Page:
Bridgerton Will Run At Least Eight Seasons, If Shonda Rhimes Has Her Way

"Bridgerton" will run at least eight seasons, if series creator Shonda Rhimes has her way.

And also my way, because I could watch those hot people wear ridiculous clothes and bone down to string versions of pop songs for what feels like the rest of my life. And I'd like Shonda to put that to the test. If you missed out on all of the ruckus about "Bridgerton," which involved Kim Kardashian posting multiple Instagram stories about her obsession with the show or you've simply forgotten about it because you've been stuck in a "Squid Game" time loop, it debuted on Netflix in December 2020 and it was an immediate hit. Obviously 2020 was an especially rough year, and I'd wager December was especially difficult considering how many people weren't able to celebrate the holidays with their loved ones due to COVID. So it turns out that a Shonda Rimes show set vaguely in Regency Era London with incredible costuming and a cast so hot it's dumb is just what the doctor ordered.

"Bridgerton" was almost immediately renewed for another season (which will pop up on Netflix sometime in 2022), and then Netflix just decided to tack on a third and forth season while they were at it. Recently, in an interview with Variety, Rimes pushed that "Bridgerton" timeline even further, candidly saying, "There are eight Bridgerton siblings, and as far as I'm concerned, there are eight 'Bridgerton' seasons. And maybe more."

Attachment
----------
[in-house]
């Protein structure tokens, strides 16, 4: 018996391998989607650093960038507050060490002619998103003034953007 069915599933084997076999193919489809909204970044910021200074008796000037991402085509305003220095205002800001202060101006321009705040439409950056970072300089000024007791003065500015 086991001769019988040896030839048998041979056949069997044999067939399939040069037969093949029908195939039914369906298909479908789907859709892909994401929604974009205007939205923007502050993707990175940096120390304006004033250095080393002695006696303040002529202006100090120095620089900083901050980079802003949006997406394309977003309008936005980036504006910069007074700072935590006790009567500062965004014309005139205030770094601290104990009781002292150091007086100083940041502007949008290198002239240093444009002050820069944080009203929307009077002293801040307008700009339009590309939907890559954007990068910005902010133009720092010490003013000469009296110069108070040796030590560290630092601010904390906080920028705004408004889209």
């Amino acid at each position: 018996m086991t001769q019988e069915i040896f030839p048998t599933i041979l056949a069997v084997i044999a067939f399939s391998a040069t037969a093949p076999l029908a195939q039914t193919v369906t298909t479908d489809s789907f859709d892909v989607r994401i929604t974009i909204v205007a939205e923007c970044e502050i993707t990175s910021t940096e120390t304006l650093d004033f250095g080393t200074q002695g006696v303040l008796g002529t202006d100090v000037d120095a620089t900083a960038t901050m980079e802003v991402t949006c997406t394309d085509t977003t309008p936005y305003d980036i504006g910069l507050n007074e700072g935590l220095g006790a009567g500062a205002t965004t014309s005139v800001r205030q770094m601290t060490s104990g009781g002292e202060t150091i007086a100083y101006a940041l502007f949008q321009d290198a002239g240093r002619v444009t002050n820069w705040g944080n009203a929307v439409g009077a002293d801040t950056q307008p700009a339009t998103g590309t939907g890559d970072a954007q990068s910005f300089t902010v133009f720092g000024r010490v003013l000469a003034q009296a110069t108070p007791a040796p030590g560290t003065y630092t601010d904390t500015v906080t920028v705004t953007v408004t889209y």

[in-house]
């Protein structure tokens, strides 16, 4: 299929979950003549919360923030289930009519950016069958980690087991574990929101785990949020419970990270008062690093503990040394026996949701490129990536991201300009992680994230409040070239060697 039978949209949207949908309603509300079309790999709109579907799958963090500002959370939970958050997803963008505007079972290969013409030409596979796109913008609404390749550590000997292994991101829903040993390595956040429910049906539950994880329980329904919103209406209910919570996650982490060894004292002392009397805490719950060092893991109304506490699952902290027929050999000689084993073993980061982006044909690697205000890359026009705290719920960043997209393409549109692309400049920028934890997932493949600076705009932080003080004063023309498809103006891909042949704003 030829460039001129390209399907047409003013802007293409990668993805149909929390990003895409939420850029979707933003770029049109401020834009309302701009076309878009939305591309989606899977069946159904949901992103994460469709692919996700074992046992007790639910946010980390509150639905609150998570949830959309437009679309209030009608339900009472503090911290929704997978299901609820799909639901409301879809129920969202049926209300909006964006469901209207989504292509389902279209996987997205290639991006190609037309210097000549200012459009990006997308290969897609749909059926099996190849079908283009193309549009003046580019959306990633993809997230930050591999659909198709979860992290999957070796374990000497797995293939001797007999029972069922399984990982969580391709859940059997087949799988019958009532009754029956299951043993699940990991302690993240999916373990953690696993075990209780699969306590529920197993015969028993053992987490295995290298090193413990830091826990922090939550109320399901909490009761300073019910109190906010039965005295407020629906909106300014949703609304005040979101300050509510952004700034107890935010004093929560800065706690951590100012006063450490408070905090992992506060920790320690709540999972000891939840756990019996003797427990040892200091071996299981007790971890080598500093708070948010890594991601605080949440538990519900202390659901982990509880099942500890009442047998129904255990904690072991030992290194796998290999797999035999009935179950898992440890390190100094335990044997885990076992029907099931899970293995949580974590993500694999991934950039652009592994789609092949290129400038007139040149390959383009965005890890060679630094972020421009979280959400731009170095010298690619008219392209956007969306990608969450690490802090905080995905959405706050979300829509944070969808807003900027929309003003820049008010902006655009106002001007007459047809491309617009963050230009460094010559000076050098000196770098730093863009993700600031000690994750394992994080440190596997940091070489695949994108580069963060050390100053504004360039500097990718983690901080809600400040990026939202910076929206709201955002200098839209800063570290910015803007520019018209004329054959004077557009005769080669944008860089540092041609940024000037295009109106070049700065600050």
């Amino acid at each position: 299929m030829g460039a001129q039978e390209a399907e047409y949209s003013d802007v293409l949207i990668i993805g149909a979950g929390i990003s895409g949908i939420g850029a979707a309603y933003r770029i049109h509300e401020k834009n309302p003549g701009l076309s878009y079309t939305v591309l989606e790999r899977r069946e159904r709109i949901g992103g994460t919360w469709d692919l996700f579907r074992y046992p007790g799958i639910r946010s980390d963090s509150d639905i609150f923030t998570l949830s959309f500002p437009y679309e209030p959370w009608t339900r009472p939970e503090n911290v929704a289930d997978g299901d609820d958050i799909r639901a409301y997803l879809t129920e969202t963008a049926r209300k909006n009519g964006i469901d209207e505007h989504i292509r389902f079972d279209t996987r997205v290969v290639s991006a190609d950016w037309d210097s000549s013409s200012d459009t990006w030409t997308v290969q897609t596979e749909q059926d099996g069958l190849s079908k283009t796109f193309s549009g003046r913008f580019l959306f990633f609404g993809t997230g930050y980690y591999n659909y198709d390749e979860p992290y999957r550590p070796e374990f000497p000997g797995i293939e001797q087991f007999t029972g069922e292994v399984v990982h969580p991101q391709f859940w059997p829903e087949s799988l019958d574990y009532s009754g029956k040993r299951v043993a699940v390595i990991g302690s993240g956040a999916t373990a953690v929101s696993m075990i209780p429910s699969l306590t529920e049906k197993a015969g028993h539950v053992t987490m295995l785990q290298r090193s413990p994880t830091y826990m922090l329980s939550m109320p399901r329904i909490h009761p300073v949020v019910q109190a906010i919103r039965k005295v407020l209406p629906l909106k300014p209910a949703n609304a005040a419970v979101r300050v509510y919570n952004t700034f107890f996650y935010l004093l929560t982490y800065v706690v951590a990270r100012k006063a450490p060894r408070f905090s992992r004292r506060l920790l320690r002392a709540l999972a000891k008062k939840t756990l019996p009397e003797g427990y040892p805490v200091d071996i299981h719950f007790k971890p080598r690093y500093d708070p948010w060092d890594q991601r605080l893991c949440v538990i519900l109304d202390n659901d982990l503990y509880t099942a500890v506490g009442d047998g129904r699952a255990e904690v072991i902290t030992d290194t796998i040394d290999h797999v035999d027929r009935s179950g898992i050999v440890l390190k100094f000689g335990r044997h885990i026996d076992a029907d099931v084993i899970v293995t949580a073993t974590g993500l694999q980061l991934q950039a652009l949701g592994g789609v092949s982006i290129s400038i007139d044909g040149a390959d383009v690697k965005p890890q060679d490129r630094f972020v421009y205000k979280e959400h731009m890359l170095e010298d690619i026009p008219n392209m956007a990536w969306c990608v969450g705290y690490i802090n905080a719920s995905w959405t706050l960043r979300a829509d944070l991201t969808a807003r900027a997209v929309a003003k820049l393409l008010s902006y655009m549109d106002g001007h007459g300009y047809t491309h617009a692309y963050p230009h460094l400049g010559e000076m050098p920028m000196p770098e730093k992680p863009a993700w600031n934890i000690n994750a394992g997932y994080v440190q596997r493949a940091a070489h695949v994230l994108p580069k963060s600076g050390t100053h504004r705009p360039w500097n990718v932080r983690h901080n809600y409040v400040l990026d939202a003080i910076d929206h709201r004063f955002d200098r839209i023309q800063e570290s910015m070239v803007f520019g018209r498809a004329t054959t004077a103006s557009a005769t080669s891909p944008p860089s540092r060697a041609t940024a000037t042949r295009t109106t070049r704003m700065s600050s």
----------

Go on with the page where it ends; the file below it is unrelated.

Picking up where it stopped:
Eight Season And Beyond

If you're not familiar with the "Bridgerton" novels the series is based on, that number might sound shocking, but it does make sense. Julia Quinn, the author of the series, wrote eight "Bridgerton" novels, one focused on every sibling in the Bridgerton family. Like the first season of the show, the first novel "The Duke and I" tells the story of Daphne Bridgerton (played by the coquettish Phoebe Dynevor) and her complicated romance with the duke Simon Basset (played by the breakout star of "Bridgerton," the insanely good looking Regé-Jean Page). 

The second novel, "The Viscount Who Loved Me," focuses on Daphne's older brother Anthony (played by the rakish Jonathan Bailey). Besides the core eight books, Rimes herself is busy writing a prequel to the "Bridgerton" story that focuses on Queen Charlotte (played by the delightful Golda Rosheuvel), the real live wife of King George III. Charlotte doesn't appear in the original novels, but her character was crucial in the first season of the series. Of course, she's also working on "Inventing Anna," a fictionalized account of scammer Anna Delvey's rise and fall. She's a busy woman.

And if anyone could pull off eight seasons of historical romance, it would be Rimes. The first season of "Bridgerton" has that perfect cocktail mix of known genre conventions and mold breaking decisions. As Rimes explains

"What I loved was we were going to create this powerful, exciting, amazing romance ... And then for once in television, they were going to get to have their happily ever after versus — well, you know! In network television, you have to come up with 15 years of why a couple has to be apart."